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Rearing system with nurse cows and risk factors for Cryptosporidium infection in organic dairy calves

Constancis, Caroline; Ravinet, Nadine; Bernard, Marion; Lehebel, Anne; Brisseau, Nadine and Chartier, Christophe (2021) Rearing system with nurse cows and risk factors for Cryptosporidium infection in organic dairy calves. Preventive Veterinary Medicine, 190, pp. 1-8.

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Rearing dairy calves with nurse cows has been increasingly adopted by French farmers especially in organic farming and is characterized by a fostering of two to four calves during the first month of life by an unmilked lactating cow. This type of rearing remains poorly documented regarding its impact on calf health, such as cryptosporidiosis. The objectives of our study were to describe practices related to rearing dairy calves with nurse cows and to evaluate the prevalence, intensity and risk factors for Cryptosporidium infection in calf neonates. Between January and September 2019, the rearing practices of calves were described in 20 organic French farms and faeces were sampled once from 611 animals aged between 5 and 21 days. Cryptosporidium oocyst shedding was identified by modified Ziehl-Neelsen technique and scored semi-quantitatively (score 0–4). The risk of
excretion (score 0 versus 1–4) was analysed using multivariate logistic regression models. This cow-calf rearing system usually consisted of a first phase with the dam, followed by an optional phase of artificial milk feeding (calves being fed with whole milk of the farm) and a final phase of fostering by a nurse cow. Each nurse was suckled from one to five calves of close age with a fostering age of 8 days on average. The oocyst shedding prevalence was 40.2 % and similar to classically reared calves, but the intensity of shedding and the prevalence of diarrhoea appeared to be lower. The identified six risk factors for oocyst shedding were: born in the last two thirds of the birth order, born between January and July versus August and September, calf with its dam in the barn versus on pasture, having an artificial milk feeding phase versus being with the dam only, and contact between peer calves and notably the presence of an oocyst excretory calf fostered by the same nurse. These results emphasize the role of the environment for the direct and indirect contamination, particularly that related to the accumulation of oocysts from previous or peer calves facilitating the faecal-oral route of transmission. This highlights the crucial role of the premises used intensively during the winter and spring months with higher densities of calves in the barn compared to outdoor situations promoted by this rearing.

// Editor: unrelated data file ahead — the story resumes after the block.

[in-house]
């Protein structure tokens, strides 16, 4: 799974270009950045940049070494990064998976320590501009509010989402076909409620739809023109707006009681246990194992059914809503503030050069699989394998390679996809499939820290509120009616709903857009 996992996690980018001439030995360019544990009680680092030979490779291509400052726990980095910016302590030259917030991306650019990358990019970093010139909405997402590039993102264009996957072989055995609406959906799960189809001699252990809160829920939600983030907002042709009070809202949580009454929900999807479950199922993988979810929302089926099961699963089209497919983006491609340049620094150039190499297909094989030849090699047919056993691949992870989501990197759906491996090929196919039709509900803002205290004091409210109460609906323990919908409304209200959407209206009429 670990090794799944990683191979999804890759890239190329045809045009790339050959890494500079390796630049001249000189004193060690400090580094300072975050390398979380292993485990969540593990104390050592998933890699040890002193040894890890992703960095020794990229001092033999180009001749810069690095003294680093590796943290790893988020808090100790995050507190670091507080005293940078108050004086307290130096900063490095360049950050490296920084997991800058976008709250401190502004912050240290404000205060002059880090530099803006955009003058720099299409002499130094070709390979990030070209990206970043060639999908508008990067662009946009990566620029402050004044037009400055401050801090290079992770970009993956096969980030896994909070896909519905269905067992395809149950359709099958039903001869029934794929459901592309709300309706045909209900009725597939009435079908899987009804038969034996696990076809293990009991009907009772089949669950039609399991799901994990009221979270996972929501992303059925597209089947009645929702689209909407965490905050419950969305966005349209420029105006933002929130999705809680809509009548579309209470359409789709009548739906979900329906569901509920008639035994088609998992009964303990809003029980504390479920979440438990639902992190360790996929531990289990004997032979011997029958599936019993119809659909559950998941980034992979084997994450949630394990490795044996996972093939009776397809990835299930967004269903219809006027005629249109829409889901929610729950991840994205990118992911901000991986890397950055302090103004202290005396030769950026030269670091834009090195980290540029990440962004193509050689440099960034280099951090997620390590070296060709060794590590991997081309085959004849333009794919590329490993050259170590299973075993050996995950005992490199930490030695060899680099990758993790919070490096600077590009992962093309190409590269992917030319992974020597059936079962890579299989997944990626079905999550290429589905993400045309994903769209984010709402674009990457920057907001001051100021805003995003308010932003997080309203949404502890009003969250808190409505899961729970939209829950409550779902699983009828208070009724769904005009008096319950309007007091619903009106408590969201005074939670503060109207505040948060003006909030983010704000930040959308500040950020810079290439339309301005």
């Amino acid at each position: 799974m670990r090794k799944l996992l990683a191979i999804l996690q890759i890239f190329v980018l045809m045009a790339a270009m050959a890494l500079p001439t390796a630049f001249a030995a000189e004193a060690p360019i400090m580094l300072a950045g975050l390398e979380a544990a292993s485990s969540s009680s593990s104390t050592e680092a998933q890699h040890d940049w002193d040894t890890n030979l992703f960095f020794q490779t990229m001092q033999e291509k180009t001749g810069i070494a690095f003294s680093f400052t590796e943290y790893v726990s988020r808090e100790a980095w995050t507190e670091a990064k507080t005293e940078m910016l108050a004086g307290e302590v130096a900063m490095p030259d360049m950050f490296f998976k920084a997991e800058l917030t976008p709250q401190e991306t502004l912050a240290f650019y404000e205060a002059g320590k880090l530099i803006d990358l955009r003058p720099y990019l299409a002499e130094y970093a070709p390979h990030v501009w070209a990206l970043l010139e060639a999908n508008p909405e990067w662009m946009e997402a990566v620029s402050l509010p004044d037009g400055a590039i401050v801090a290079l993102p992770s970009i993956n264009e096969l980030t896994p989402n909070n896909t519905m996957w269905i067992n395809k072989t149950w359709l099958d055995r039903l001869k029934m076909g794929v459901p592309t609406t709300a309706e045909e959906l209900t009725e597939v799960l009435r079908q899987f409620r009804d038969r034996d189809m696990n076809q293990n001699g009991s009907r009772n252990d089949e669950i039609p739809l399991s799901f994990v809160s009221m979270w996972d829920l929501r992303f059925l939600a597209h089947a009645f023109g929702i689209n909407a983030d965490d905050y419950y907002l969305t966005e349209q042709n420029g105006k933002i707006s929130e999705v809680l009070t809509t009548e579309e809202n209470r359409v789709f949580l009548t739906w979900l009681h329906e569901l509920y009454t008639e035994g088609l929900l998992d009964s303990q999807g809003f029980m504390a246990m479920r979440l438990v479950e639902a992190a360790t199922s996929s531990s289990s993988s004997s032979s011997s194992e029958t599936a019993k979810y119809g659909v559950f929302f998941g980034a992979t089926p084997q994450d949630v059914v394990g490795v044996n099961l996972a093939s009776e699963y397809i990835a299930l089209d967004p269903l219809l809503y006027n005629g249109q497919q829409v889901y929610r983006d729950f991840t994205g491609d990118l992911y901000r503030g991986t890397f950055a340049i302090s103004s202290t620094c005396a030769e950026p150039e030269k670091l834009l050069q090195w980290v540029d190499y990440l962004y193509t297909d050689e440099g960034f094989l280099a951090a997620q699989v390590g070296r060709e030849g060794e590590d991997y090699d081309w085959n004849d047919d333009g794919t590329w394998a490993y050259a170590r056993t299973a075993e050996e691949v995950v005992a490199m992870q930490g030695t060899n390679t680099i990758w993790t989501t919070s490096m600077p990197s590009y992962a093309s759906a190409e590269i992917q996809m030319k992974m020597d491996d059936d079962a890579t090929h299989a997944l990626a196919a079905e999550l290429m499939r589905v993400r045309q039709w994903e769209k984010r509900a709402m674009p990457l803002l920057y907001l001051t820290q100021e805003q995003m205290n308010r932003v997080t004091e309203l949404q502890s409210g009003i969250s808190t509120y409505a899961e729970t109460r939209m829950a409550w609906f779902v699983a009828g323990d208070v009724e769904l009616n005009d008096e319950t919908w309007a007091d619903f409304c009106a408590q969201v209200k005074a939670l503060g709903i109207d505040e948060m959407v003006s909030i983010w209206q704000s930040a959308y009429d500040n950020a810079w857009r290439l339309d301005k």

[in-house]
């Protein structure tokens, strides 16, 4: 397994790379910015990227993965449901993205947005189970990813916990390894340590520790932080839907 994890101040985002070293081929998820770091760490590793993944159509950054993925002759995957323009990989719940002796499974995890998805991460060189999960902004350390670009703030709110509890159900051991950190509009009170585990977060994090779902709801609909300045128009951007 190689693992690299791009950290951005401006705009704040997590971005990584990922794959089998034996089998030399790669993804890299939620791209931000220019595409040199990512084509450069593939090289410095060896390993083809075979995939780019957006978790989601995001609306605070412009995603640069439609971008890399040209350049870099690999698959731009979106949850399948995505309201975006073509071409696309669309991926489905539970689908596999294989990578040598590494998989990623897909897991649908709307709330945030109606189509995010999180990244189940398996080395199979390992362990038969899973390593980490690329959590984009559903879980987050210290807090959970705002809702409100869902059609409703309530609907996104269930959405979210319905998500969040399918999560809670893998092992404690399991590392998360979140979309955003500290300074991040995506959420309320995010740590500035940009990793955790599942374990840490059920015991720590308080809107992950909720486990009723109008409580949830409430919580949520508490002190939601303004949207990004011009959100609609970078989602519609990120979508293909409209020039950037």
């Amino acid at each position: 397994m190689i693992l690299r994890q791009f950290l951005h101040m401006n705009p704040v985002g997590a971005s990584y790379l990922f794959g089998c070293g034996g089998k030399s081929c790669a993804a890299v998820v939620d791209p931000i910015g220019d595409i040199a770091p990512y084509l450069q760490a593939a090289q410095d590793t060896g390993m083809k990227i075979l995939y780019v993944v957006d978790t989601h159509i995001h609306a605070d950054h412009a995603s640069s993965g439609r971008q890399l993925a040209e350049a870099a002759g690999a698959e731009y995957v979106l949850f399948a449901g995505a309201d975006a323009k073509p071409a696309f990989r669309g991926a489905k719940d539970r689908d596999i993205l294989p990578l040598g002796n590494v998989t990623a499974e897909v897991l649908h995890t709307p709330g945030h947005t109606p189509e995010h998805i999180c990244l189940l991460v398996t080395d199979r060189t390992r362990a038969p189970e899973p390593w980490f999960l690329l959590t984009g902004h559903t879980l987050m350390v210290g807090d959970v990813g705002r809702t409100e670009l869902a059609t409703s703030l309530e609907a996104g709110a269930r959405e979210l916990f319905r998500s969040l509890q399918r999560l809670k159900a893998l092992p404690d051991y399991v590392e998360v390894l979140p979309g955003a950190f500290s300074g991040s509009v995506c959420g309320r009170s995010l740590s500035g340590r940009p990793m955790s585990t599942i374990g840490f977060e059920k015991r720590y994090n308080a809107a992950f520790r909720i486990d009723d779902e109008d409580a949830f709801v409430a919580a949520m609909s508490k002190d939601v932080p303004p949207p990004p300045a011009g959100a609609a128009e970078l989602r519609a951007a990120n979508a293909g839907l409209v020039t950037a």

EPrint Type:Journal paper
Agrovoc keywords:
risk factors
dairy cattle
Subjects: Animal husbandry > Health and welfare
Research affiliation: European Union > CORE Organic Cofund > GrazyDaiSy
France > INRAe - Institut national de recherche pour l’agriculture, l’alimentation et l’environnement
France > ENV Nantes
Deposited By: Bareille, Prof Nathalie
ID Code:40276
Deposited On:29 Oct 2021 13:59
Last Modified:29 Oct 2021 13:59
Document Language:English
Refereed:Peer-reviewed and accepted

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